"Physical touch can make or break a relationship. It can communicate hate or love. To the person whose main love language is physical touch, a touch will speak far louder than the words, "I hate you" or "I love you." A hit in the face is very harmful to any child. But it can destroy a child whose main love language is touch. A soft hug with your arms communicates love to any child. But it shouts love to the child whose main love language is physical touch. The same is true for adults."

Voice 2

For adults who are married, Dr. Chapman explains another form of physical touch: sexual touch. Inside of marriage, one way a husband and a wife can express their love to each is through sex. For a husband or a wife whose main love language is physical touch, sex is very important.

Voice 1

For example, Pete and Patsy were married. But their marriage was not going well. Patsy's love language is quality time. But Pete was never home. Pete's love language is physical touch. But Patsy did not know this about Pete. Patsy cleaned the house and cooked good meals for Pete. She thought this would make Pete happy. And it did, sometimes. But, there was something missing for Pete. And that was physical touch.

Voice 2

Pete often felt rejected by Patsy. It seemed like she did not enjoy his touches. They rarely had sex. So, Pete did not feel like Patsy loved him. His way to deal with rejection was to stay away from home. So Patsy felt alone.

Voice 1

One day Pete and Patsy went to a marriage counselor. The counselor explained the idea of love languages. Soon, Pete and Patsy were speaking each others' love language. Patsy began to give Pete loving physical touches. Because they were married this often meant having sex. But sometimes Patsy just gave Pete a hug. Pete felt loved. So, he began to spend more time with Patsy. They were finally speaking each others love languages. Their marriage improved!

Voice 2

Love languages are important. Everyone needs to feel loved. But, not everyone feels love in the same way. Kind words of affirmation. Quality time. Receiving gifts. Acts of service. Physical touch. What is your love language? What is your wife's or husband's love language? What love language do your friends speak? Learning the love languages of other people can make you even closer. To learn other peoples' love languages is to learn how to love them best.

Voice 1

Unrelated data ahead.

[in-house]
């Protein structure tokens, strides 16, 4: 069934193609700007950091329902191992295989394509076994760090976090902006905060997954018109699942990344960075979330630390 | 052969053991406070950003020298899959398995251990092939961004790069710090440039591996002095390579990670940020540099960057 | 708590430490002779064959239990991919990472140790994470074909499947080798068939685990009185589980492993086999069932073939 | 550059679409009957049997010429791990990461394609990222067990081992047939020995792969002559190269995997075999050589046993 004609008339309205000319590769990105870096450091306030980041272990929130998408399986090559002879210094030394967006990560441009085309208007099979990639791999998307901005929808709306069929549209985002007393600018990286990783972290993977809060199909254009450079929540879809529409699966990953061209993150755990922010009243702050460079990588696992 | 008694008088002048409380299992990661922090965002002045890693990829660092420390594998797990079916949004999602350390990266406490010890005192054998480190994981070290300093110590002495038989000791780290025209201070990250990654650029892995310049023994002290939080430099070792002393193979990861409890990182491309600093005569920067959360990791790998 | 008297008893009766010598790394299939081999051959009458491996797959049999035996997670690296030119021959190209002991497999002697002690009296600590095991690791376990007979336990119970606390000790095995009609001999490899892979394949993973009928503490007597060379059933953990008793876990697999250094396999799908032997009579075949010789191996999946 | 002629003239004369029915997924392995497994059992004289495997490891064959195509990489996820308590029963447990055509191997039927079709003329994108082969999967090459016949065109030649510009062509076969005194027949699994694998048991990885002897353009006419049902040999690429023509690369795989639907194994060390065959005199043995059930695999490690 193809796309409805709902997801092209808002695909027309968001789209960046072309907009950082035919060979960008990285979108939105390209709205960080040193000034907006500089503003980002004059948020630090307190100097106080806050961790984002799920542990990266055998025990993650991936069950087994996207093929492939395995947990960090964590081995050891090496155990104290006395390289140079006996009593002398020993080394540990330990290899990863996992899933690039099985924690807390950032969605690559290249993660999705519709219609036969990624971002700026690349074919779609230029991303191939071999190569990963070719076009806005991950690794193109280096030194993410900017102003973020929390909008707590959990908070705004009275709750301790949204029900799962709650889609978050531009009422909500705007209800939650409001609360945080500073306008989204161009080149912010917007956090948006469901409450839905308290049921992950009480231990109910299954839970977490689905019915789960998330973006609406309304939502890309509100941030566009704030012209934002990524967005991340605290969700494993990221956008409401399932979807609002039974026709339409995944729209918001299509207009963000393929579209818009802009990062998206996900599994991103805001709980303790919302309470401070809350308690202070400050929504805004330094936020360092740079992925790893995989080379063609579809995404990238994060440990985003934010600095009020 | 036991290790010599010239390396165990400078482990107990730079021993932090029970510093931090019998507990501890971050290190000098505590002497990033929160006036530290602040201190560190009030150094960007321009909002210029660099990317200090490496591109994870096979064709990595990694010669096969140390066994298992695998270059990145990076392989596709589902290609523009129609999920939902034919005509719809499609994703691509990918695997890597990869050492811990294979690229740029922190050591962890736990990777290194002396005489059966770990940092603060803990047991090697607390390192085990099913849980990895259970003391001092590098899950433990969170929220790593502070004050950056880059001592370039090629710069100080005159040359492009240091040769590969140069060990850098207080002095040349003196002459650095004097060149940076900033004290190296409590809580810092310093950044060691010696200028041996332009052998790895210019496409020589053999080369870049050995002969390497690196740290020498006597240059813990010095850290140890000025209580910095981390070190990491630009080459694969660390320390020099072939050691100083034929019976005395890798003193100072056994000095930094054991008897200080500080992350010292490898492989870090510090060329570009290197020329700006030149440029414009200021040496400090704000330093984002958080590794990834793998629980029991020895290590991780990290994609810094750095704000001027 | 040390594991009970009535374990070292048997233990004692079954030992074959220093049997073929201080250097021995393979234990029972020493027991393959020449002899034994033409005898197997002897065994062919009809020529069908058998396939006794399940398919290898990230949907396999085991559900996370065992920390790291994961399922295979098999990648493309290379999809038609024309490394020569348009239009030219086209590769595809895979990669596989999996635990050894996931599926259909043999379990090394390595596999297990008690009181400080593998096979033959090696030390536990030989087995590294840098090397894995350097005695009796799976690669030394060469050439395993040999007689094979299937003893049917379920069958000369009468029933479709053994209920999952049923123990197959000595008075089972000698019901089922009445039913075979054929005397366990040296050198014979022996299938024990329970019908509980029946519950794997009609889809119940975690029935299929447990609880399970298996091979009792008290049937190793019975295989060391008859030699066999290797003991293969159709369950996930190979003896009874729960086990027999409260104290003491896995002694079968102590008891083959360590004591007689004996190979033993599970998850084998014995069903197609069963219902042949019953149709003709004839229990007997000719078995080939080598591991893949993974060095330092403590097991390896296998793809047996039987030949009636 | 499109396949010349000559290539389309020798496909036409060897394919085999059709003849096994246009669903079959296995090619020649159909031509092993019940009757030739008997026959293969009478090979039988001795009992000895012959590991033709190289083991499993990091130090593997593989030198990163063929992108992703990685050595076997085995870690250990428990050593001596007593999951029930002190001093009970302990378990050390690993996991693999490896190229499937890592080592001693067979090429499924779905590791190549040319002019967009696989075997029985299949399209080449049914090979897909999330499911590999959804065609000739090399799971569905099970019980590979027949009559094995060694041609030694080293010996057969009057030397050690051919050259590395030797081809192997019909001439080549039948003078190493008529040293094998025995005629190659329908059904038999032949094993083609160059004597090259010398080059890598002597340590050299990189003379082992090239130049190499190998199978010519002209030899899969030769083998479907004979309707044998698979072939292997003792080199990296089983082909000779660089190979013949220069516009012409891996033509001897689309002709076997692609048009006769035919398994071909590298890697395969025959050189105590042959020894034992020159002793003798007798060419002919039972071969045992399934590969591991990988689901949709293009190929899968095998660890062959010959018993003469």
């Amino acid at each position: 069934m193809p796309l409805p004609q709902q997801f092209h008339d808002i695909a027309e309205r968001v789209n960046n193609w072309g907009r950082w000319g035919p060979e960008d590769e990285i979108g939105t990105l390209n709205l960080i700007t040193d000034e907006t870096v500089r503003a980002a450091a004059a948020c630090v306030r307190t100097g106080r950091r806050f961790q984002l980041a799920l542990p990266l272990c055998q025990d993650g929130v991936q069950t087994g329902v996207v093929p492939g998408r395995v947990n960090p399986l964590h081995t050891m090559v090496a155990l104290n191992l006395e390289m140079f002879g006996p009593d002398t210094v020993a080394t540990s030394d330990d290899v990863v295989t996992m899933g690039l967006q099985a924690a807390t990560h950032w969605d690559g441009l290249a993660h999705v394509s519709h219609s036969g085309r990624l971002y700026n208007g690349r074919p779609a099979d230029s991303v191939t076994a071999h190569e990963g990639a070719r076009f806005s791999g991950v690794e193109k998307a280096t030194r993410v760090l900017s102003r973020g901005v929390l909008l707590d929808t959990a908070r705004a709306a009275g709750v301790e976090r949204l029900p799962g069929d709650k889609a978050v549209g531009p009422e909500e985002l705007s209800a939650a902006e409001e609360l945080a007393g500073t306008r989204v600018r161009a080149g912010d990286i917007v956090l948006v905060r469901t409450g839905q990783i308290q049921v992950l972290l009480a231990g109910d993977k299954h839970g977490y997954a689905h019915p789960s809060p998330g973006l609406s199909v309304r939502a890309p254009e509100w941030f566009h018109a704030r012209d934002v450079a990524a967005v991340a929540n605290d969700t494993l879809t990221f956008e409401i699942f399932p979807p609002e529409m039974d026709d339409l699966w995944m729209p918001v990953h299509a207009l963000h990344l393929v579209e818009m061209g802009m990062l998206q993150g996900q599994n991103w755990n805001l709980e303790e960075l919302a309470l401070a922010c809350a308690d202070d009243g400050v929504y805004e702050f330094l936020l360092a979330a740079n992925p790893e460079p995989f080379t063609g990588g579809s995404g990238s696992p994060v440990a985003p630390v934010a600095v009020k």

The writer of today's program was Rebekah Schipper. The producer was Michio Ozaki. The voices you heard were from the United States. All quotes were adapted and voiced by Spotlight. Computer users can visit our website at http://www.radio.english.net to listen to more programs. The name of this program is "The Five Love Languages: Physical Touch."

*These names have been changed to protect privacy.



datvimaru50 said on September 06, 2010

Spotlight, thank you for your series about love language! Yes, Knowing love languages of our friends is important but how to know exactly what they are? Can you show me?


nello said on September 16, 2010

The name of this discipline is PNL┬░, or Neuroscience?

┬░Programmation Neuro Language.


Narath said on January 16, 2012

Could you give me more details about how to learn how to love them best ? I actually do not know what my love language is so I need to discover myself fist . Cambodia .


Skender said on January 18, 2012

I think that physical touch is the best love languages. I find meaningful an American expression which say: ‘actions speak louder than words’. If a relation between a man and woman isn’t going well, the best solution is sex. An Italian song say:
’ L’amore muore se non lo fai’ - which means that love die because luck of sex. After the sex everything is quite, any doubt that might exist in a relation disapear, and peace become part of the inner spirit of this couple.
Skender from Albania


thanhtran214 said on January 20, 2012

Thanks Dr Chapman again, and thanks all members of spotlightradio.
Skender I think you are right! hj


ferventprayer@gmail.com said on November 04, 2014

You can read Dr. Chapmans’ book to find out your loved one’s love languages;

Here is one link to an e-format: http://www.amazon.com/Five-Love-Languages-Heartfelt-Commitment-ebook/dp/B00F4KBJ8I/ref=sr_1_3?ie=UTF8&qid=1415096588&sr=8-3&keywords=five+love+languages.